We’re grateful to Robert Mollen of law firm Fried, Frank, Harris, Shriver  & Jacobson for this excellent guest post: advice to startups looking to expand into the US.

If you intend to do business in the US, whether remotely from the UK or by establishing a presence on the ground in the US, there are a number of steps that you need to take.   None of these is rocket science, and with a few exceptions they shouldn’t be very expensive.  However, getting this wrong at the beginning can cost a lot more to fix.

Intellectual Property (IP)

My first three key tips relate to intellectual property, and apply whether or not you set up a US subsidiary:

1. Get advice on your trademarks, and get your key trademarks registered in the US. Keep in mind that trademark users can get rights in the US through unregistered use in the US, so it is not enough to check the trademark register and file a registration – a search is required. And get your key trademarks protected in the EU and any other key markets as well. It makes no sense to spend a lot developing a brand and then find that you can’t use it in all of your key markets.

2. Understand your US IP/patent risk (from non-practicing entities, known as patent trolls, as well as from competitors), and decide whether to seek your own US patents. This doesn’t require a full patent search, and indeed that may not be advisable. But you do need to understand the general landscape.

3. Protect your trade secrets and other key IP through appropriate confidentiality agreements, contractor arrangements (that assign the IP to you) and the like.

My next four tips also apply whether or not you actually put people on the ground in the US:

4. Understand your liability exposure, in respect of both commercial risk and government enforcement risk, and get some cross-border insurance advice. The US is a more litigious market, and the threat of litigation is commonly used as a means of negotiation – don’t go in blind. Make sure your contracts properly protect you, and that you have appropriate compliance systems in place. If you are in a business that is regulated in the US, be sure you understand how those regulations apply to your business.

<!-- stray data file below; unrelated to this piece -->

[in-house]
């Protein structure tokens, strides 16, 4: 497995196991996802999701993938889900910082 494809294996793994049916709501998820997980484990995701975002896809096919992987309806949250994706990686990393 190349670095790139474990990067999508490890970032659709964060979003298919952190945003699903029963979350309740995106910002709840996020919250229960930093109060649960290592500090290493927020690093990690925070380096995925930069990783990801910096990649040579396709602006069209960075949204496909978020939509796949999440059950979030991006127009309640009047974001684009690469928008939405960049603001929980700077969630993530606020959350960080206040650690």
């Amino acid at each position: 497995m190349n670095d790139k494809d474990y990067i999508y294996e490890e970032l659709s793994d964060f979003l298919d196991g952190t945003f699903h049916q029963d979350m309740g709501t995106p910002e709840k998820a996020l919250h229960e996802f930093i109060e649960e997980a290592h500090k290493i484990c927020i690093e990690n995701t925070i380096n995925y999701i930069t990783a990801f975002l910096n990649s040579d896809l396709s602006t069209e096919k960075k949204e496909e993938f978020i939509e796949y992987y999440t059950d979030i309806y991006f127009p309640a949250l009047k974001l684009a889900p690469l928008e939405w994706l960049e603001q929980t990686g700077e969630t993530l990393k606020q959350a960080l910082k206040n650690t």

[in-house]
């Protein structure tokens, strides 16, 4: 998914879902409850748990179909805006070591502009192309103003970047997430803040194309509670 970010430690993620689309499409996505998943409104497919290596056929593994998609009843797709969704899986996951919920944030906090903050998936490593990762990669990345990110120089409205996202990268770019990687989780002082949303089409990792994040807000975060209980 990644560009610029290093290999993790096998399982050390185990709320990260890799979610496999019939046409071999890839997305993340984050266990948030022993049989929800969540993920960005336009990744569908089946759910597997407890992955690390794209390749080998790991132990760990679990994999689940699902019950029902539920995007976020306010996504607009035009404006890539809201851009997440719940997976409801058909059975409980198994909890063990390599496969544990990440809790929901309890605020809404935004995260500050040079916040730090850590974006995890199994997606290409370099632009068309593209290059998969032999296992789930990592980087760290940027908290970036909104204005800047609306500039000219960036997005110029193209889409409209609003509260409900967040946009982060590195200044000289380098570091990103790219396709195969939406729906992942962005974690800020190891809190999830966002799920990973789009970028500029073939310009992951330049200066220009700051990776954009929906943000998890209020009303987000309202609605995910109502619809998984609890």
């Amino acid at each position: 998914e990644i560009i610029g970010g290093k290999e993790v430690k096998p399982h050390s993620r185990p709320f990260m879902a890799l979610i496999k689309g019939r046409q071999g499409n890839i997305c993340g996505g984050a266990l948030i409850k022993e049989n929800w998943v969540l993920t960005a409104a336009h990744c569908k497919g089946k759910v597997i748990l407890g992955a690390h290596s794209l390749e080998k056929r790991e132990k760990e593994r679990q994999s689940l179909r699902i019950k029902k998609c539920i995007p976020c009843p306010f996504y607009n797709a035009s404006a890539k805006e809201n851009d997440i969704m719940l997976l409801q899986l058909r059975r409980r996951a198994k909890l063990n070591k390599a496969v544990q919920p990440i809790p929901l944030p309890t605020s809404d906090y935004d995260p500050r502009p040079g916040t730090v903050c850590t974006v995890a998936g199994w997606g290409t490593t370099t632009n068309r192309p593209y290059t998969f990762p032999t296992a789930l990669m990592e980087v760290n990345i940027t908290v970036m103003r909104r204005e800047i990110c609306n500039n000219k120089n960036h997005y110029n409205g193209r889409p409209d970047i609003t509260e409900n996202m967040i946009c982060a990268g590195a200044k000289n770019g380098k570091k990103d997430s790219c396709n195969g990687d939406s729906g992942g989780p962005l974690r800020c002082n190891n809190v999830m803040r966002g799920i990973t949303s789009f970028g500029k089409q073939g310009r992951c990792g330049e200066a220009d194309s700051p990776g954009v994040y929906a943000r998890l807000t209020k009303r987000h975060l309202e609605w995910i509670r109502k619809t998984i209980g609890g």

5. Get some basic US as well as UK tax advice – especially important if you are setting up operations in the US, but you should also understand your tax position if you are, e.g., providing software as a service (SAAS) through the cloud (which may give rise to tax issues in the US).

6. Immigration. If you are going to be travelling back and forth a lot to the US, make sure you understand your US immigration position – visa waiver (ESTA) is great for occasional business visits, but at some point you will get hassled at the border if they think you may be working there.

7. Convert your terms and conditions and commercial contract forms to US law (this is the law of a particular state, like New York), and understand which provisions really matter. Some counterparties are not going to sign up to English law forms. Large counterparties will insist on their forms in any case, but you will still need US provisions for the points that really matter to you.

Additionally, if you do intend to set up operations on the ground:

8. Sort out your corporate and tax structure – operate through a US subsidiary (probably a Delaware corporation that is qualified to do business in the states where you have offices or employees), not a branch of the UK company, and put in place arm’s length intra-group agreements between the US sub and the UK parent that work for tax purposes.

9. Get outsourced back office support – sort out your corporate tax returns, annual corporate filings, other compliance, payroll, employee withholding and employment-related charges, benefits etc.

10. Consider what kinds of agreements to put in place with your employees – unlike the UK, you aren’t required to have employment agreements with your employees, but you will have offer letters with all employees and will want to have confidentiality and IP agreements with all employees (which can include restrictive covenants – but not in California). Be careful not to treat workers as contractors when they are really employees. If you intend to transfer founders or employees from the UK to work in the US, get immigration advice early – it is likely to be your long lead-time item.

Our Coming to America booklet covers these points in more detail – it is available as a pdf and an e-book. I am happy to do free 1-2-1 reviews in person or by phone.

Robert Mollen, Fried Frank Technology